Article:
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PostPosted: Wed Jul 05, 2017 6:40 am 
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http://www.eurogamer.net/articles/2017- ... -nes-games

Thought this article may interest folks here. Tokumaru's NES raycaster's briefly mentioned!


Last edited by Holt on Mon Jul 17, 2017 8:22 am, edited 1 time in total.

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PostPosted: Wed Jul 05, 2017 8:29 am 
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Cool! Nice to see people still thinking of my work when talking about NES homebrewing, considering how far this scene has got and the amount of cool finished games, while mine is just a tech demo. I definitely have bigger plans for raycasting on the NES, though! :wink:


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PostPosted: Wed Jul 05, 2017 12:32 pm 
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Great read! :o

And tokumaru, for being "just a tech demo", it's a very good example of creative use of the limited hardware. It's also very impressive looking.

Regarding the 8x16 mode and bigger screen factual errors, i've alerted the writer in case he wants to change it.

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PostPosted: Wed Jul 05, 2017 12:57 pm 
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Nice article!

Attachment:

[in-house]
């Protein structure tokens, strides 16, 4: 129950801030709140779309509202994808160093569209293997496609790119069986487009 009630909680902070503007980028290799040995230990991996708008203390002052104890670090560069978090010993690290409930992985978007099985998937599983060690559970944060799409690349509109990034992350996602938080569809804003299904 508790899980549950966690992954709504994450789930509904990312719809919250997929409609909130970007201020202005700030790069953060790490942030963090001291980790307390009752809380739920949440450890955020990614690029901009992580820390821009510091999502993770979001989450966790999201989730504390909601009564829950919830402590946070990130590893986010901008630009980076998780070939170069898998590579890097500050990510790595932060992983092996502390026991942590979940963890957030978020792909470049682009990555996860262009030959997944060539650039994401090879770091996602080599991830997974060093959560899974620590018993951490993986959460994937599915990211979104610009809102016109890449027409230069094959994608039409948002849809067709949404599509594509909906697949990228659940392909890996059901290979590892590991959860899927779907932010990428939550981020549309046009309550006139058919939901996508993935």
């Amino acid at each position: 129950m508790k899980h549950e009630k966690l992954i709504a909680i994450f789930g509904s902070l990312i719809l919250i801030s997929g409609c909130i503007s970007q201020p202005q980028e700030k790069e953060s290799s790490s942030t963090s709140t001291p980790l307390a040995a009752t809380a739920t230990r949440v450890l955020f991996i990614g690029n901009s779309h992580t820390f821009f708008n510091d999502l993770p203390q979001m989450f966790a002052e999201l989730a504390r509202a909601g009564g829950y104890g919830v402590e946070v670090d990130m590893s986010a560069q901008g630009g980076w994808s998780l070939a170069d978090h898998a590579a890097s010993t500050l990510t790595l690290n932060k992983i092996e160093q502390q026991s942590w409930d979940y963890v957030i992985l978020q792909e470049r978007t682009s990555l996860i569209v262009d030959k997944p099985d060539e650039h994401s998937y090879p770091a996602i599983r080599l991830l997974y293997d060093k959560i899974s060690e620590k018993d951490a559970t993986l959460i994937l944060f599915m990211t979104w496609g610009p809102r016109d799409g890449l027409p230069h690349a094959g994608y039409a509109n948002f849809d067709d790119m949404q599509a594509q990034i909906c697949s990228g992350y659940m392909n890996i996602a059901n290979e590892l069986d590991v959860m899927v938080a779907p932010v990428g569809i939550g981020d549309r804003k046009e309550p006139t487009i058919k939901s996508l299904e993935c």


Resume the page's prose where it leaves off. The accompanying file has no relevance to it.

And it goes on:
Yeah the reason why Nes homebrew is as big as it is, is about balance as they say in the article. Besides being one of the most popular video game console of all time, it is retro enough, not too complicated and still somewhat powerful that can make smoothly animated games. Its biggest flaw though is the limited colors IMHO.

I think another system that is balanced well for homebrew is the PC Engine. It's more powerful than Nes and Master System but still doesn't have, unlike the Snes, tons of overcomplicated registers and memory mapping, also it has programmable waveforms and especially it has colorful RGB video! If it had been more successful outside Japan I think we would have seen lots of PC Engine homebrew.


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PostPosted: Wed Jul 05, 2017 1:07 pm